Volume 3, Number 2 (fall&winter(number 3&4) 2006)                   ioh 2006, 3(2): 10-0 | Back to browse issues page


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Mohebbi I, Khaled Rezaei M. EpidemiologicalAssessment of silicosis in stone cutting workers. ioh. 2006; 3 (2) :10-0
URL: http://ioh.iums.ac.ir/article-1-481-en.html

Abstract:   (4977 Views)

  Background and aims

  The most common identifiable causes for ILD are related to occupational  and environmental exposures, especially to inorganic dusts and silica dust in one of the most   important occupational respiratory toxins that causes silicosis. Silicosis can occur in chronic,  accelerated and acute forms. Occupational exposure to crystalline silica dust in many industrial  operations world wide. The reduction of silica dust exposure level in most developed countries   during the last century resulted in dramatic decreases in morbidity and mortality from silicosis  and silica dust associated tuberculosis but exposure risks can be much greater in underdeveloped  countries. Silicosis is disabling, non eversible and sometimes fatal. We believe same of this reports is very rare in the world wide and demonstrate the first fatal outbreak report of advanced

  silicosis in Iran.

  Methods

  All of 17 workers had been exposed to crystalline silica at the workplaces of silica  powder production for the periods of 1 to 5 years (the average of exposure was 2.7 years) and  because dyspnea and occupational history of silica dust exposure referred or self admitted at  Urmia occupational medicine centre. All patients reported no silica exposure before working at the current sites. Compliant symptoms and physical examination findings recorded for each patient. Spirometery.Flow/volume and body plethysmography performed (with a ZAN.300).  chest X-ray films were taken for catch person and in those, who had previous chest X radiography  films, progression was assessed by pair comparison of the initial and latest chest X-ray film according to ILO classification of pneumoconiosis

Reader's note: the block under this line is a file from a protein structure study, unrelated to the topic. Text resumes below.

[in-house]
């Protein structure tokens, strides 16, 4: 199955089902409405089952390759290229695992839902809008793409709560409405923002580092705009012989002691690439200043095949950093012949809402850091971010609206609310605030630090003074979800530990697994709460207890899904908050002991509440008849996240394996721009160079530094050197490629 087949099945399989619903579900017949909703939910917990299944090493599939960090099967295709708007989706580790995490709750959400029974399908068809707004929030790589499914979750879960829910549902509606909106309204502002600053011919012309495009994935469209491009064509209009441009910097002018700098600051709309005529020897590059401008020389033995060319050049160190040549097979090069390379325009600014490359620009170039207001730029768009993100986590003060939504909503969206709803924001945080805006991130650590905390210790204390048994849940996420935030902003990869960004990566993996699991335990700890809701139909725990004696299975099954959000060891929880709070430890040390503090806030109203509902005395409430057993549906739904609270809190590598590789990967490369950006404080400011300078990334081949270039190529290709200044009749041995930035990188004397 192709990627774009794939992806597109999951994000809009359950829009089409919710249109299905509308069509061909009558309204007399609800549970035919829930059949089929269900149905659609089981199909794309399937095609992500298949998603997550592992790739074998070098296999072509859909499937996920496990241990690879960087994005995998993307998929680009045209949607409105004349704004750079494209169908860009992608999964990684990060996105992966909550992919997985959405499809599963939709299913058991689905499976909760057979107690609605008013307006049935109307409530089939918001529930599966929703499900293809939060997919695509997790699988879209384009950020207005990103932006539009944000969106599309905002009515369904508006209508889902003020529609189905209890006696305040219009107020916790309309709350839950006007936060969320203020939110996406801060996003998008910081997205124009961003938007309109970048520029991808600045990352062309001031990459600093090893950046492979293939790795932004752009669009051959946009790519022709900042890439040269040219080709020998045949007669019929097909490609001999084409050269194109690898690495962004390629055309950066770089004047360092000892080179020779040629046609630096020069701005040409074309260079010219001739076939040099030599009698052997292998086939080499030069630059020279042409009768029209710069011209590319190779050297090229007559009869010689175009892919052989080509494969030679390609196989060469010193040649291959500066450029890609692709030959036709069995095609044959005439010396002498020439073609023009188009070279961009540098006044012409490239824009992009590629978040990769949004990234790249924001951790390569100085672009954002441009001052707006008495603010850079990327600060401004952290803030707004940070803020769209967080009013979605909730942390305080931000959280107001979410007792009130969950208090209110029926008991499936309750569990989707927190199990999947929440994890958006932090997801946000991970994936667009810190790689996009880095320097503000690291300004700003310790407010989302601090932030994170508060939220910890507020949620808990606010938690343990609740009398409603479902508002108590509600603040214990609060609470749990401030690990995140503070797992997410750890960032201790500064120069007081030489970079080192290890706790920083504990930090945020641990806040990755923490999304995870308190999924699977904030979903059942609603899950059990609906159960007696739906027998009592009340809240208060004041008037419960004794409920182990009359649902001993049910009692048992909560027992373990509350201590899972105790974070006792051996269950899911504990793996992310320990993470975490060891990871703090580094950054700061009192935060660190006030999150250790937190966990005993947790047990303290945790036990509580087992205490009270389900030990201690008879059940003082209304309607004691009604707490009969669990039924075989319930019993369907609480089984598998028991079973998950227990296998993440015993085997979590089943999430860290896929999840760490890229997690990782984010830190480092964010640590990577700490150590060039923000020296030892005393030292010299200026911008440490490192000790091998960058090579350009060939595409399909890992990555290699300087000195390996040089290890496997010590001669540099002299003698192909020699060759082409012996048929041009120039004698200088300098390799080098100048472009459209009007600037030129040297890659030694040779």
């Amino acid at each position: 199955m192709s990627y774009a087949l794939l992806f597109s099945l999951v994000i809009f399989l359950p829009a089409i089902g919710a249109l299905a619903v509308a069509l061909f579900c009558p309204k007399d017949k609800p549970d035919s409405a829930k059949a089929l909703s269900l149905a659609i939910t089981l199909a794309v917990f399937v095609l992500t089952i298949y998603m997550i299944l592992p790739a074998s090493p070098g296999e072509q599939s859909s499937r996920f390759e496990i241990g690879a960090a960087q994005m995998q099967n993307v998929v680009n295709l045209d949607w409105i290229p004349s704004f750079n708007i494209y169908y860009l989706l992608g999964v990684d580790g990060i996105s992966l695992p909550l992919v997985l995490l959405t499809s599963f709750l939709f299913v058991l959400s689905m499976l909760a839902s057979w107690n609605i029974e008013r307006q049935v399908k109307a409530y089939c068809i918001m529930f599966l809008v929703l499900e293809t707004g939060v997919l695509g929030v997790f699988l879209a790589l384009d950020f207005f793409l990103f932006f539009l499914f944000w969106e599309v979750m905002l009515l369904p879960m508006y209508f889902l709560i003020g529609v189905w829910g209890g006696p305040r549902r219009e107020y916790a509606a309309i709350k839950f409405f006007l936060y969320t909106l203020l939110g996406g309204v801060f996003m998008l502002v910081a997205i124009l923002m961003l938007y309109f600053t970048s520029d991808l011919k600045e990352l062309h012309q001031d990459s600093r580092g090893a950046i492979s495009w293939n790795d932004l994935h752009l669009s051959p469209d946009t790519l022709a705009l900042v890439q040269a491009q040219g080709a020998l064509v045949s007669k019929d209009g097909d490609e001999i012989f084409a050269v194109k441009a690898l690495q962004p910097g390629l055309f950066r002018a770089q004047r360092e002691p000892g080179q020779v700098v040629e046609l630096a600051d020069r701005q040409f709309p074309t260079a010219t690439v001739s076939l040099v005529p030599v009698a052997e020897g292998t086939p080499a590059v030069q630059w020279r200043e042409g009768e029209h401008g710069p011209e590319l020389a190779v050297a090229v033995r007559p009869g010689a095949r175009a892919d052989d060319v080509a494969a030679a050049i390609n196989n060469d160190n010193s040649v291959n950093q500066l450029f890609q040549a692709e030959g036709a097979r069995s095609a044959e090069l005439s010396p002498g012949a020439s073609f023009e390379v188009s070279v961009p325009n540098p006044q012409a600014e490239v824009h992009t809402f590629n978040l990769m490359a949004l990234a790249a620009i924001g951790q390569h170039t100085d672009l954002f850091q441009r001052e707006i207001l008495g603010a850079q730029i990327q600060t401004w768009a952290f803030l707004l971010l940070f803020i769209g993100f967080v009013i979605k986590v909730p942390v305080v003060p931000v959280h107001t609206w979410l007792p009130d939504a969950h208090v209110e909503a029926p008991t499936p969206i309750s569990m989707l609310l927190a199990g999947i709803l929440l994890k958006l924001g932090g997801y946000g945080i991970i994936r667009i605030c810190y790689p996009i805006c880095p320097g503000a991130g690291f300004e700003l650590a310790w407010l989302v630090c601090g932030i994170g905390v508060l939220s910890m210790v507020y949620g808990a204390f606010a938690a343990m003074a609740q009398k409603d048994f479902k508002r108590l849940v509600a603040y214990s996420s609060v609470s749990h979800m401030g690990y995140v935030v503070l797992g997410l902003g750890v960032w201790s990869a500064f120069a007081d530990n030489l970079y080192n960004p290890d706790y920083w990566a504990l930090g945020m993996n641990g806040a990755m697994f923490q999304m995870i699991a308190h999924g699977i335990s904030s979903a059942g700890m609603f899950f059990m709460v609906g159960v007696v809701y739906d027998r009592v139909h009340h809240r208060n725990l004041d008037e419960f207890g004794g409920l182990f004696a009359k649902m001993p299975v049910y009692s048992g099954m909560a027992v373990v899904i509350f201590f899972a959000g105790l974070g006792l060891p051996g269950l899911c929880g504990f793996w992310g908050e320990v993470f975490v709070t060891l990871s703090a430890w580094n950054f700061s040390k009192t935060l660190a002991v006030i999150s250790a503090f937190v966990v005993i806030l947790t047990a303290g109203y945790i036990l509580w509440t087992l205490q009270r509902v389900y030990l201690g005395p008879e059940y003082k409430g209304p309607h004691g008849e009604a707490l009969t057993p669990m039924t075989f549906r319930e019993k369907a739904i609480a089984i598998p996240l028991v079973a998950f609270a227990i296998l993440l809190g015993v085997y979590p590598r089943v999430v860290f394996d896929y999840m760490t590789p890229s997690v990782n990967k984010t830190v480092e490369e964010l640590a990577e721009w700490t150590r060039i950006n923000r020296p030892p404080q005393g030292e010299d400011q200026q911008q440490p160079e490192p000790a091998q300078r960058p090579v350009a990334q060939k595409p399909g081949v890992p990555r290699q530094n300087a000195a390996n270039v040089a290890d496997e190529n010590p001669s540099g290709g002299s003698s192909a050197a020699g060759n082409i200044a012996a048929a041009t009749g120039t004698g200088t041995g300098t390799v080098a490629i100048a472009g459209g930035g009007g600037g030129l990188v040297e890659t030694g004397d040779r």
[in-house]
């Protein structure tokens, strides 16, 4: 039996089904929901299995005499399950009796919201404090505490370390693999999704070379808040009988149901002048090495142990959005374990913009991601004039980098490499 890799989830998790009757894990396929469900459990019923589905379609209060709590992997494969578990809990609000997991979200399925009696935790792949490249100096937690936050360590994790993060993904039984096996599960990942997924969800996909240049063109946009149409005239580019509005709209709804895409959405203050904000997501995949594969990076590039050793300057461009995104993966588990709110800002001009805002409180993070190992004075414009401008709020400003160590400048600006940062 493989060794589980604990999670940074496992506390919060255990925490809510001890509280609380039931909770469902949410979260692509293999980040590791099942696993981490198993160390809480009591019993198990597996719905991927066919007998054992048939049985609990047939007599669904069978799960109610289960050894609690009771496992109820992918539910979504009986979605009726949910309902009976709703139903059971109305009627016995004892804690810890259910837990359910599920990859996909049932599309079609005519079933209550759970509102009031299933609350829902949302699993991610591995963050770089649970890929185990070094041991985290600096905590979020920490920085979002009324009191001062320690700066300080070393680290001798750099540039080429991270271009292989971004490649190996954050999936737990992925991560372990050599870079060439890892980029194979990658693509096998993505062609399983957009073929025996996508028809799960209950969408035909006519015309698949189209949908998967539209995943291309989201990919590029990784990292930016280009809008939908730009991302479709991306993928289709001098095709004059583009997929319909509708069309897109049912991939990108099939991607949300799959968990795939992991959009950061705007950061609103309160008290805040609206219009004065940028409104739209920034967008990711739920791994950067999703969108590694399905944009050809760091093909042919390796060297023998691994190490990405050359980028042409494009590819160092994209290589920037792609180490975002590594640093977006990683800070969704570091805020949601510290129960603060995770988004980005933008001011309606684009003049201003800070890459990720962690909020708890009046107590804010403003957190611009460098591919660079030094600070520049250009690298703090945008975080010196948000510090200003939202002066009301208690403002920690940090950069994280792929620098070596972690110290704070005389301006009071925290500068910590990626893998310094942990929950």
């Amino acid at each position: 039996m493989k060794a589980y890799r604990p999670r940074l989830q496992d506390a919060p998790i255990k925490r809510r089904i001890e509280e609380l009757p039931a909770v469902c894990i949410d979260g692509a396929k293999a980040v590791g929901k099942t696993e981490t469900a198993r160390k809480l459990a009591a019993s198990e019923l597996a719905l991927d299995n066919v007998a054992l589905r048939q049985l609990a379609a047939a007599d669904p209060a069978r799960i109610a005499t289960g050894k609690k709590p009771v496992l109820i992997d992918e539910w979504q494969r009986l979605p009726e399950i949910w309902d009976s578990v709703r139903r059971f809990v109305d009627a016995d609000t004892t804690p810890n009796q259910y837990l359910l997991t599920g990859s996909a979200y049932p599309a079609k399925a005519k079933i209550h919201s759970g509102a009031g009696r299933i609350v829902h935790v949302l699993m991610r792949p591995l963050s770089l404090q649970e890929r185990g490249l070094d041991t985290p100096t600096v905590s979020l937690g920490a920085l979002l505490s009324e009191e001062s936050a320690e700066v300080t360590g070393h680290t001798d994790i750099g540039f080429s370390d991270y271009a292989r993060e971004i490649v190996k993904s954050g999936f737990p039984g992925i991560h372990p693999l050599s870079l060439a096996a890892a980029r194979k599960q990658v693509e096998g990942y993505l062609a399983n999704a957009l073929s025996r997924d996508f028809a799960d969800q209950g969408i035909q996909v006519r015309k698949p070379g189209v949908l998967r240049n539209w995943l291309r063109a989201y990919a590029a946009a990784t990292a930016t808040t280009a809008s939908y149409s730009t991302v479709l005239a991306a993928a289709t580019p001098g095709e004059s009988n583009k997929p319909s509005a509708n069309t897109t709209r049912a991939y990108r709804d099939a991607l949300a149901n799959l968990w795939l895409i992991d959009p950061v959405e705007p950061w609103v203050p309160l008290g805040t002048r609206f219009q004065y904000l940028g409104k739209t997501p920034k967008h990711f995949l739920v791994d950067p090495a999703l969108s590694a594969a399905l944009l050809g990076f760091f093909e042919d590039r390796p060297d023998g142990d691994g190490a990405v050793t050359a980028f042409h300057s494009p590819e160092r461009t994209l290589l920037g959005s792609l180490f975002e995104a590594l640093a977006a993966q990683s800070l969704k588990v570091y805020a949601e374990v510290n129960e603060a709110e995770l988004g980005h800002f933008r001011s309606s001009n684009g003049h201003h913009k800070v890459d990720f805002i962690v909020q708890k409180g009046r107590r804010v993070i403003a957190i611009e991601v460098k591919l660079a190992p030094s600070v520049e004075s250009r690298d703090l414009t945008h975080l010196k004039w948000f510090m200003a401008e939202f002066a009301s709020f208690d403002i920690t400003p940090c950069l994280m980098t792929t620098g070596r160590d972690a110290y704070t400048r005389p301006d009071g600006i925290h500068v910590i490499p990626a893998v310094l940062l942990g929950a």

Results

  All of 17 patient had previously worked in the silica powder production workplaces. The total of patient were male whose youngest age was 20 and oldest 79 years. 16 (94%) cases were  symptomatic and 1 (6%) had any complaint but occupational history and radiographic findings  suggest sub clinical accelerated silicosis. most common findings during clinical course weredry cough 15(88%) productive cough 5 (29 %) ,anorexia 11 (65%), weight loss 11 (65%) orthopnea 10 (58%), respiratory distress 9 (53%), dysphagia 5 (30%), fibromyalgia 6(35%), small joints  arthragia 1 (6%), rude crackle 14(82%), decreased of pulmonary expansibility 15 (88%),  symmetric PIP arthritis 1 (6%), symmetric wrist joints arthritis 1 (6%), and anemia 1 (6%),  11(65%) patients had FVC lower than 50% of predictive measured. 17 (100%) cases had small  opacity. Large opacity were find in 14 (82%) , pleural thickening 12 (71%). 9 (52%) patient during  last 5 years died due to ARDS

  Conclusion

  The findings in this outbreak shows that from 17 patient ,15 (88%) subjects were  young adults below 40 years old and dying 9 (53%) persons after 1 to 5 years exposure incision to  silica dust suggests overexposure had occurred and led the development of advanced silicosis.

This outbreak illustrate the very rare manifestations of chest imaging of severe silicosis in the world wide.

Full-Text [PDF 164 kb]   (1432 Downloads)    
Type of Study: Research | Subject: Air pollution
Received: 2011/08/13

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